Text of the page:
I breakfast in the rather stylish hotel restaurant. They don’t offer my usual grease packet. I order a brisket hash instead. At least it contains two fried eggs. Though I’m not keen on the ketchup in the hash. Not usually on the list of things I eat.
I don’t feel much better after eating. Which makes packing rather a chore. And finishing off the beer I’m afraid to take on the plane. Who would have imagined drinking beer could be so little fun?
Kristen is taking me to the airport. I’m pretty early for my flight. But I don’t like being pressed for time at an airport. Too stressful. We chat away like crazy all the way. Not exactly been many lulls in the conversation. We say our goodbyes at the kerbside.
Yahoo! Checking in my bag just takes minutes and I sail through security. This is how air travel should always be.
I consult an airport map. It tells me to take the driverless train thingy to my gate. It isn’t that far, but fuck walking.
There’s not much here. I just need somewhere for a pre-flight beer. After consulting another map, I find somewhere. A Twins-themed bar. The staff are all wearing Twins baseball jerseys. It’s quiet, so they’re quite chatty. I order a Surly Furious. Seems only fair, seeing as how I missed out yesterday at Surly. And was pretty furious about it.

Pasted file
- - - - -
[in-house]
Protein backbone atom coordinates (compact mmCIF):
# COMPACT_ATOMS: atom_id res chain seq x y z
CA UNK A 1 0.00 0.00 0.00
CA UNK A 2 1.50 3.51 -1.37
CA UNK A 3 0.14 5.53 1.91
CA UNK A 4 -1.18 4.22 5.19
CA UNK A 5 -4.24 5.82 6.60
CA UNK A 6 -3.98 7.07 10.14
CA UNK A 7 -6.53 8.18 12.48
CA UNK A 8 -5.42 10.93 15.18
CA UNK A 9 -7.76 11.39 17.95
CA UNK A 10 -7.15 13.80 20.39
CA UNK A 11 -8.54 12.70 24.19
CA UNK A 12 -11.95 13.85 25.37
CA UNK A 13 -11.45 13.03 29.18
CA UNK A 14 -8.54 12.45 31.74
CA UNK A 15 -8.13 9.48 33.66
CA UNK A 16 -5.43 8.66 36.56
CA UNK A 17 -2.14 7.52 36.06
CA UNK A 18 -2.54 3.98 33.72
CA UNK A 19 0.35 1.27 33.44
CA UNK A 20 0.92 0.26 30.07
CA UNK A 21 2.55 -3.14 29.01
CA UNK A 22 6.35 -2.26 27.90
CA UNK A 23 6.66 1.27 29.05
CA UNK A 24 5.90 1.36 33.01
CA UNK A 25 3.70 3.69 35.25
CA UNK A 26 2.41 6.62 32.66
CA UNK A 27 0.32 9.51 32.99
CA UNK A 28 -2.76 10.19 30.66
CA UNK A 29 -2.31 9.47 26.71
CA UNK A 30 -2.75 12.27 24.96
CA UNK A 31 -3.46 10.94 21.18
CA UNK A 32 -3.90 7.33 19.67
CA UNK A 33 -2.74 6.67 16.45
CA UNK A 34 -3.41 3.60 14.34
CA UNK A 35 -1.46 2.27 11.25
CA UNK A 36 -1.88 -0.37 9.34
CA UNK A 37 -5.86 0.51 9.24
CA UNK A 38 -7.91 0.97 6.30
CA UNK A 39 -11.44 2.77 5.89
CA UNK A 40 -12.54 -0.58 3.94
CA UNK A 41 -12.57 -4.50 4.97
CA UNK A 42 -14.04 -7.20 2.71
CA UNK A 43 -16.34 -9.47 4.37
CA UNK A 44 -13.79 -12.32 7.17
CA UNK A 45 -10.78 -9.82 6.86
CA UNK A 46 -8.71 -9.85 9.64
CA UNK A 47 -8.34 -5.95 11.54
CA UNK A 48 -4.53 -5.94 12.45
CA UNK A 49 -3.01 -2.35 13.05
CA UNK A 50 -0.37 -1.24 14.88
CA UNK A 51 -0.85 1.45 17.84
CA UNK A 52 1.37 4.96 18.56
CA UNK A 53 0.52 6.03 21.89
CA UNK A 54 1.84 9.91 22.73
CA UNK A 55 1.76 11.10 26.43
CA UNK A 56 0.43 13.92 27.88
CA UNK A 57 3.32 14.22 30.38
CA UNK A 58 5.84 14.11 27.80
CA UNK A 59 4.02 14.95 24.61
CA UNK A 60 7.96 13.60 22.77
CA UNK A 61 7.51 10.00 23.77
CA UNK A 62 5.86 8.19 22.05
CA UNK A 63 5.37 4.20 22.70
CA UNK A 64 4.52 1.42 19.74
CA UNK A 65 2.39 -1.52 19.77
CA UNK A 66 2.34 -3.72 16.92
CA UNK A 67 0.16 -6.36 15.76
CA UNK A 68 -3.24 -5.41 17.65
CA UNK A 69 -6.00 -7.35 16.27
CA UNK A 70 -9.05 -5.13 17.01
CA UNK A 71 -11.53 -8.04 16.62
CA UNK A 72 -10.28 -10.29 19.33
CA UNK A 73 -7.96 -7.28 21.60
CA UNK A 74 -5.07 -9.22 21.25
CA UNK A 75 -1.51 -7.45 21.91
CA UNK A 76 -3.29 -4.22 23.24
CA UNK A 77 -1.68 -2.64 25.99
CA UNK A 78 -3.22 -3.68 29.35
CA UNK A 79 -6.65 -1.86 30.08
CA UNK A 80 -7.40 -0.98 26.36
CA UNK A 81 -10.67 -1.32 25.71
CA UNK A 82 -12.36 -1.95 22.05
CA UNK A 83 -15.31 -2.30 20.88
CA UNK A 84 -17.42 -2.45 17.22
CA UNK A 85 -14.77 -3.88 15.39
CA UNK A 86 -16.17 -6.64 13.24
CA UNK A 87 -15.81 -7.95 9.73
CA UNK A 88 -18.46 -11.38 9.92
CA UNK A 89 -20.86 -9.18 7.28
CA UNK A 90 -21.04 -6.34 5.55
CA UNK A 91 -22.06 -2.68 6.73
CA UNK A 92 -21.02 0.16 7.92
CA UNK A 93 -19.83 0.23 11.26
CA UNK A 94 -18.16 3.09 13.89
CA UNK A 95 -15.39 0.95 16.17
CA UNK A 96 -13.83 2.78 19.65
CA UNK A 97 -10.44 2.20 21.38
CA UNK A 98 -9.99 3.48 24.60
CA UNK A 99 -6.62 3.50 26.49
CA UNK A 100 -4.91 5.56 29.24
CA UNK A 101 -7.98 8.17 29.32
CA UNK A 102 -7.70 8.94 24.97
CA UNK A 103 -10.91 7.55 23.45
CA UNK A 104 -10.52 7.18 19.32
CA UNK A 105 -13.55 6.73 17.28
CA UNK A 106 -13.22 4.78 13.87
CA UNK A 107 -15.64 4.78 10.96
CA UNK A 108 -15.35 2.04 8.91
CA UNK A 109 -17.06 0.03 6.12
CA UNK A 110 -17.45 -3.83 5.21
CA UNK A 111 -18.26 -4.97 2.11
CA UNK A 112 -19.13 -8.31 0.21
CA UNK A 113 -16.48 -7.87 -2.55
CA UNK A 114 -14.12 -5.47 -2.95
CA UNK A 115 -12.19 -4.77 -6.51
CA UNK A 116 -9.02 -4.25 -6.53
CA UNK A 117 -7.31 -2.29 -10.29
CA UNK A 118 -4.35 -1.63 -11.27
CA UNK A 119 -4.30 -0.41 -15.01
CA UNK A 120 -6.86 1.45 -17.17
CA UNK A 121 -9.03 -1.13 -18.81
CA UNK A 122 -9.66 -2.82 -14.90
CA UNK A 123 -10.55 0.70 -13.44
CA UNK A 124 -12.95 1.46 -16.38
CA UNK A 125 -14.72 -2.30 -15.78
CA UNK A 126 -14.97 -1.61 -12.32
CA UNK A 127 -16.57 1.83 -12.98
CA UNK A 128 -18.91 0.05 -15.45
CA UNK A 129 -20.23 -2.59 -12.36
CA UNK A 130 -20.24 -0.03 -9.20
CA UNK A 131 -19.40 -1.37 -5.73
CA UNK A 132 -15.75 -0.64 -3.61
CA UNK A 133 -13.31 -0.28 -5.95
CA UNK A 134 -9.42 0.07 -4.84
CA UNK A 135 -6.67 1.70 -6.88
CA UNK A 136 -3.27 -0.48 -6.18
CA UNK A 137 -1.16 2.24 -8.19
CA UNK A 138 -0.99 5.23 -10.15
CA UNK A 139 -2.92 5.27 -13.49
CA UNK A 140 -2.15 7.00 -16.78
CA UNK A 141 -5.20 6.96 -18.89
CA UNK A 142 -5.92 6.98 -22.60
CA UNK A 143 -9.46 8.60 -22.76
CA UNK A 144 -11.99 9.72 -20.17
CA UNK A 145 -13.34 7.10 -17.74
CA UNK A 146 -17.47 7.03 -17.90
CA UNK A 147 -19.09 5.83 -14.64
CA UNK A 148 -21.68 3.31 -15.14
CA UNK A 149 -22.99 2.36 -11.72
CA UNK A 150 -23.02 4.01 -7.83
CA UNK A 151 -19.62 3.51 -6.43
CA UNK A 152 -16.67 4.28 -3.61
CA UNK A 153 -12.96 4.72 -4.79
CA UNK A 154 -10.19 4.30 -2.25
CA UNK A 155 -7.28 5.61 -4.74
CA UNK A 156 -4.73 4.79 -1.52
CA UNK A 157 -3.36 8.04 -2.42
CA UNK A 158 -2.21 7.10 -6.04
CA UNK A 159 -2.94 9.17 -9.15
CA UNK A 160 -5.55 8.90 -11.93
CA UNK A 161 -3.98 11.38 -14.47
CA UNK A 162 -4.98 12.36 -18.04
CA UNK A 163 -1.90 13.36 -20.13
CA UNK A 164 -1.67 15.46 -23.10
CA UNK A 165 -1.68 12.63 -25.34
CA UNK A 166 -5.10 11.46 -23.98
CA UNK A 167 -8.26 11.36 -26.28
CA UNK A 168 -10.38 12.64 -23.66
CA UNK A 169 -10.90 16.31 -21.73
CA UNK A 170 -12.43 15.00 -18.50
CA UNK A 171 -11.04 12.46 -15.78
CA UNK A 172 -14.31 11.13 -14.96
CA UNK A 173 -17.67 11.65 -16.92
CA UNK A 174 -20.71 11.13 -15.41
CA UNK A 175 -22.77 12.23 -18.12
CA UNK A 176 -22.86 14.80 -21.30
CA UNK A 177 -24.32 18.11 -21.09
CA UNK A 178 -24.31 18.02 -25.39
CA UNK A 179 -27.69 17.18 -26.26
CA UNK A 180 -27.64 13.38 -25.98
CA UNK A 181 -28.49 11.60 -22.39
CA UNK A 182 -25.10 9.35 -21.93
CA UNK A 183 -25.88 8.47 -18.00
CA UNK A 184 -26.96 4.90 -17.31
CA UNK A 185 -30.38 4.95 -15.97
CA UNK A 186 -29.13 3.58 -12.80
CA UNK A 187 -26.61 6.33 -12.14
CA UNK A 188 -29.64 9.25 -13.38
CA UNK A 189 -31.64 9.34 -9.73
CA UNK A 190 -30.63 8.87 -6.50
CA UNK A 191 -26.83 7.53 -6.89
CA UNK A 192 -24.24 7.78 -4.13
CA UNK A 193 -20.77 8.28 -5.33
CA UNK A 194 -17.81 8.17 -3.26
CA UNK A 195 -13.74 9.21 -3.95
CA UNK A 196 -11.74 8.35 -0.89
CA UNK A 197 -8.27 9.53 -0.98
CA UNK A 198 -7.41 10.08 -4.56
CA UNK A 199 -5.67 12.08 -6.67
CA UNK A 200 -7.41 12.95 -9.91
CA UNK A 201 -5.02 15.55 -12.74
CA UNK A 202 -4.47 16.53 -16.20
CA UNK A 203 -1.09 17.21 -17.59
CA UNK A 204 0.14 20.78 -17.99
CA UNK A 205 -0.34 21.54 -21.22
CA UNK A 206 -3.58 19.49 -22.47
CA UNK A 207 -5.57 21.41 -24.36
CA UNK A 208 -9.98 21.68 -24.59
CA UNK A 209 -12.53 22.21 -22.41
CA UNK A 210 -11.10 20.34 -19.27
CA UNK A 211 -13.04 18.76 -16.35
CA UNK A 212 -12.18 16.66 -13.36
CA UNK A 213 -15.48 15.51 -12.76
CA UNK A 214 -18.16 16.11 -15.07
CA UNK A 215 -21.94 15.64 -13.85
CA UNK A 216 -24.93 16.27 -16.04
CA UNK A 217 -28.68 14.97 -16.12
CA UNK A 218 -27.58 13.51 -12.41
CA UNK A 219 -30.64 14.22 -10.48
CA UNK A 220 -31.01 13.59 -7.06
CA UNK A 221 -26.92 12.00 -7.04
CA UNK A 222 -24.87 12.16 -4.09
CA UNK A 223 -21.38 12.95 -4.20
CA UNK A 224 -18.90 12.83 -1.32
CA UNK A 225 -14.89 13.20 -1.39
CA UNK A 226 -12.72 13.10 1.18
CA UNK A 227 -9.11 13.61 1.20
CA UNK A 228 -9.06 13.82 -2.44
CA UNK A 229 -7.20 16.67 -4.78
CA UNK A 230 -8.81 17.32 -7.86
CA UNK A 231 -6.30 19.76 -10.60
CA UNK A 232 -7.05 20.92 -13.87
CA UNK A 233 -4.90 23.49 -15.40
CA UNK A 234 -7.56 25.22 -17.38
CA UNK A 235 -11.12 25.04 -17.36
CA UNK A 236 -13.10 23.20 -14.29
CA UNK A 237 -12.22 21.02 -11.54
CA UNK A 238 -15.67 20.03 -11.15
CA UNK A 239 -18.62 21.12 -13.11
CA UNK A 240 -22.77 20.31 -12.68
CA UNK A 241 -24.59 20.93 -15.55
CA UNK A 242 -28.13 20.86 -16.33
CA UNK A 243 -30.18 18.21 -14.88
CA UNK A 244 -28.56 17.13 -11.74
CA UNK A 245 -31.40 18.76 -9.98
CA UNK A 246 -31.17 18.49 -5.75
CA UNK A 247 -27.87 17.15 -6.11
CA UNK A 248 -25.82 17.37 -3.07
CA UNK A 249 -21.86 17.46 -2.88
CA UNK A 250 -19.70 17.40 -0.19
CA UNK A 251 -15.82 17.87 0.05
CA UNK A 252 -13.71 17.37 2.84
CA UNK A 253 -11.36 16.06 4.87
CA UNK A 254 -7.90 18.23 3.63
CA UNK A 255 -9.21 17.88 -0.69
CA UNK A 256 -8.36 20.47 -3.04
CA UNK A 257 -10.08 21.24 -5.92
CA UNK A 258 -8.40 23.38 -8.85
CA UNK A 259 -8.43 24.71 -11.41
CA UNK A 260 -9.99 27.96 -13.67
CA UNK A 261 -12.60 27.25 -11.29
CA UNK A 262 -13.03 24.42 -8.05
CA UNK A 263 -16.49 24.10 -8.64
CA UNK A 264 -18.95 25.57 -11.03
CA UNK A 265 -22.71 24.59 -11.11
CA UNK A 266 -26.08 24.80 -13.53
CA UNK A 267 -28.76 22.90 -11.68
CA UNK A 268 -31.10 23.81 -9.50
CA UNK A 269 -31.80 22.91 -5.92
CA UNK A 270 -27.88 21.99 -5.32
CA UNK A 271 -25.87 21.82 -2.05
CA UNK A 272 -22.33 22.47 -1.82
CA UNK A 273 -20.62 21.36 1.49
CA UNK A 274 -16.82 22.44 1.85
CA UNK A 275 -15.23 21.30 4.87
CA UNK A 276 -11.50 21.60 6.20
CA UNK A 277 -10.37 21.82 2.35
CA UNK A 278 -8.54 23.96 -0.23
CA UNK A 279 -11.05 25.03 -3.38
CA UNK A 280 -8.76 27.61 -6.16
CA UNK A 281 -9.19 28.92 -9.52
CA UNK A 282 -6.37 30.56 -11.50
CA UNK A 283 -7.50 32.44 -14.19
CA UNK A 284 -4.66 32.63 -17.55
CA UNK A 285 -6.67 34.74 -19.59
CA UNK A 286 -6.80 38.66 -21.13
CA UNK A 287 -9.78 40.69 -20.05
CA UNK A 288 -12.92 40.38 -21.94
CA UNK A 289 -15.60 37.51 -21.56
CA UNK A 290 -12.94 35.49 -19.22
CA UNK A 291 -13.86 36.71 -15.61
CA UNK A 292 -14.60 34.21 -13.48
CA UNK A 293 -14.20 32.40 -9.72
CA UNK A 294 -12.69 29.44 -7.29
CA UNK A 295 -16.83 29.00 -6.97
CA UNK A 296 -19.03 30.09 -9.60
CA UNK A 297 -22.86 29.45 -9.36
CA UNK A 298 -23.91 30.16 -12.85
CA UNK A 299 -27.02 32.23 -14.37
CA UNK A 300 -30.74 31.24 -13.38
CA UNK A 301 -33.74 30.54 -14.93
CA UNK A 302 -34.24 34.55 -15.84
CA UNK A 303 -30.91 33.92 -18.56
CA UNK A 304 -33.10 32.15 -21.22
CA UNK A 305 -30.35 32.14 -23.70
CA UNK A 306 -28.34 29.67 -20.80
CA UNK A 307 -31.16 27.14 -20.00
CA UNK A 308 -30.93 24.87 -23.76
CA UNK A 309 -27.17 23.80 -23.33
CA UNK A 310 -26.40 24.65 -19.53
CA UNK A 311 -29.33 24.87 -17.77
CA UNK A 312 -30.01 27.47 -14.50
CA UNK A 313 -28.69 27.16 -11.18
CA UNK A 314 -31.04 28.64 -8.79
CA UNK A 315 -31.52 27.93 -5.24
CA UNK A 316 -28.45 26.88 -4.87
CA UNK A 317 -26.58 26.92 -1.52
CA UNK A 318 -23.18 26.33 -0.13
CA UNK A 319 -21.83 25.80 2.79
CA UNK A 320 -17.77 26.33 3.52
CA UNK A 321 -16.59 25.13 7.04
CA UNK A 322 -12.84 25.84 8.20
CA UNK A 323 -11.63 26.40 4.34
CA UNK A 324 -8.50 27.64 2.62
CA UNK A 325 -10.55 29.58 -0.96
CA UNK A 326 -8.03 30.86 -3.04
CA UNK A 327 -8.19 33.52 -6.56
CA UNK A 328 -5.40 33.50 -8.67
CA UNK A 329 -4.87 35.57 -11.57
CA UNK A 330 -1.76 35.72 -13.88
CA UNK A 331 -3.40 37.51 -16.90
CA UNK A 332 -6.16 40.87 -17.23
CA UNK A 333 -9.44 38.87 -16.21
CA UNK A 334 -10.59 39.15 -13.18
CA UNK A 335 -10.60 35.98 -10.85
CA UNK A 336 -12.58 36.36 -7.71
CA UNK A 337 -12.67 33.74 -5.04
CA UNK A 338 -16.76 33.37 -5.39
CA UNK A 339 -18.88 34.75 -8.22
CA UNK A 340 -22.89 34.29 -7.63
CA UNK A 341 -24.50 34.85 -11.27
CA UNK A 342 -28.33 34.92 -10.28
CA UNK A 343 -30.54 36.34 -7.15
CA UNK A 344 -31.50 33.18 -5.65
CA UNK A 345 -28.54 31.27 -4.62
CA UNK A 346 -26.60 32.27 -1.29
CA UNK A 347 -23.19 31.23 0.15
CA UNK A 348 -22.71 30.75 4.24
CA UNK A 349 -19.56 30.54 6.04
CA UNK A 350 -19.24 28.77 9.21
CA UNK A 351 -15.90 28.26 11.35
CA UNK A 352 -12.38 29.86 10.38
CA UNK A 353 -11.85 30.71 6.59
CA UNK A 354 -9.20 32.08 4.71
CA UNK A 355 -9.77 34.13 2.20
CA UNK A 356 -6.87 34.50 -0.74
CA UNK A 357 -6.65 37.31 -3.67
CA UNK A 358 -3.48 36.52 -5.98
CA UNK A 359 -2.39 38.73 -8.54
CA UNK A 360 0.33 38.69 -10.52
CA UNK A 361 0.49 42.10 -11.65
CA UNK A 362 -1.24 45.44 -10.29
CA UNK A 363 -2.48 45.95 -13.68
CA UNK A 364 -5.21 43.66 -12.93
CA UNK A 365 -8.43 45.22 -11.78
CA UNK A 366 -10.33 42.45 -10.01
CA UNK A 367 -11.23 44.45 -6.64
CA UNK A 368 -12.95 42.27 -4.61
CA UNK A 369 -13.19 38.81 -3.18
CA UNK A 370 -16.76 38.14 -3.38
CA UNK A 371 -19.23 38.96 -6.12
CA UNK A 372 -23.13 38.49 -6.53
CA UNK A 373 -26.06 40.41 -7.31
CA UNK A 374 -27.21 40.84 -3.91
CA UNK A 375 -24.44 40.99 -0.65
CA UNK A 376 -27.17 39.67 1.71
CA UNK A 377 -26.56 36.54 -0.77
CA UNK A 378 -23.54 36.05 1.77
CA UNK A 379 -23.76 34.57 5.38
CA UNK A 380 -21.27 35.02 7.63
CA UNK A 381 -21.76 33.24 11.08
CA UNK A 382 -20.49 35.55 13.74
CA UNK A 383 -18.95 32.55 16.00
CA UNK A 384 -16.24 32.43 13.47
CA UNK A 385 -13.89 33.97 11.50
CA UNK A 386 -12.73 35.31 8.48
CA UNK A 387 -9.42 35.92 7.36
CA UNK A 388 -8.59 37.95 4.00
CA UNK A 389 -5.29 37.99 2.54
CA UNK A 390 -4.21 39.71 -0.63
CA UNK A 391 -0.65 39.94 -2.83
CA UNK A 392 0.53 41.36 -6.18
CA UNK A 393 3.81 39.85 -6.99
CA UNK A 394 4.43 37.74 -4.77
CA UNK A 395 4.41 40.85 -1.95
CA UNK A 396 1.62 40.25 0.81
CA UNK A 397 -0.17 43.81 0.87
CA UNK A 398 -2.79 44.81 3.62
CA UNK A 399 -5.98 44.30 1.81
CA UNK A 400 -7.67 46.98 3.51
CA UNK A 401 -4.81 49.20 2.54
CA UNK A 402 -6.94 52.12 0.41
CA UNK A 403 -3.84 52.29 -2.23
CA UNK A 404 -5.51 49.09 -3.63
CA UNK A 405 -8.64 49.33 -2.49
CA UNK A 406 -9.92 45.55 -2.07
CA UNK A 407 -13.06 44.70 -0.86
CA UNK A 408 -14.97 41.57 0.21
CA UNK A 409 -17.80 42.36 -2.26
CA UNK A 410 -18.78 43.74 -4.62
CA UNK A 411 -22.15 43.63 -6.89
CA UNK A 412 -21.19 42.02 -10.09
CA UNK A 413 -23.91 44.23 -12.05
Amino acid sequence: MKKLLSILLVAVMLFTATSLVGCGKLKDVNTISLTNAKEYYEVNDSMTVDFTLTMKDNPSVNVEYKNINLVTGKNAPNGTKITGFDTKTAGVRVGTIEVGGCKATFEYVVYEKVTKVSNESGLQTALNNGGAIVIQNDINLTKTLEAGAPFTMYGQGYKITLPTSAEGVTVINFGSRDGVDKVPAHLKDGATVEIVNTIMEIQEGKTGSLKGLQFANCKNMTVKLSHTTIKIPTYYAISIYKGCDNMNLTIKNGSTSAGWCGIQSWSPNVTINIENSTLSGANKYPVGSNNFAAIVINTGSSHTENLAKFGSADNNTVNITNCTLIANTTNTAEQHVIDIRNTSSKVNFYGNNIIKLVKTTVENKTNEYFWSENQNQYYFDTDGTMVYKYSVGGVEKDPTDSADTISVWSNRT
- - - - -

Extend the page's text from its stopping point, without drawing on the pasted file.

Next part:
There’s in-flight entertainment so I watch some crap and/or weird TV. The flight isn’t long so no time for a film.
As I head for the baggage carousel someone says: “Were you going to walk right past me?” It’s Stan Hieronymus, who’s picking me up. And putting me up. We wait for my bag at the carousel indicated, but it doesn’t show up. This is the last thing I need. We ask at the Delta desk and they direct us to a different carousel. Where my bag is duly making the rounds. That’s a relief.
Stan takes me to Urban Chestnut, an industrially-sized beer hall with a brewery around the back. Being early, it’s not that full. But rather echoey. We’re met by some of the brewery staff who quickly get a beer into my hand. Then take us around the shiny stuff in the backroom.
What can I say? Modern breweries from Manchester to Mexico look much the same. At least, if they’ve started with some money behind them. The cobbled-together ones are more idiosyncratic.
One of those showing us around is Florian, a German, though you’d be hard pressed to notice, given the smoothness of his American-accented English. He used to work in hops at AB. That’s a recurring theme in St. Louis: people in new breweries who formerly worked at AB.
On the way to our next destination we drop by a drive in to get me some food. A sort of light lunch of seafood. It’ll keep me running for the next few hours. I hope.
I’m speaking at Earthbound Brewing. A tiny brewery not far from the AB plant. It’s on a street of tile-fronted shops that look like they date from the interwar period. A little reminiscent of older Marks & Spencer stores. Many of the buildings look like their better days are behind them, though a few trendy businesses indicate this is an area on the up.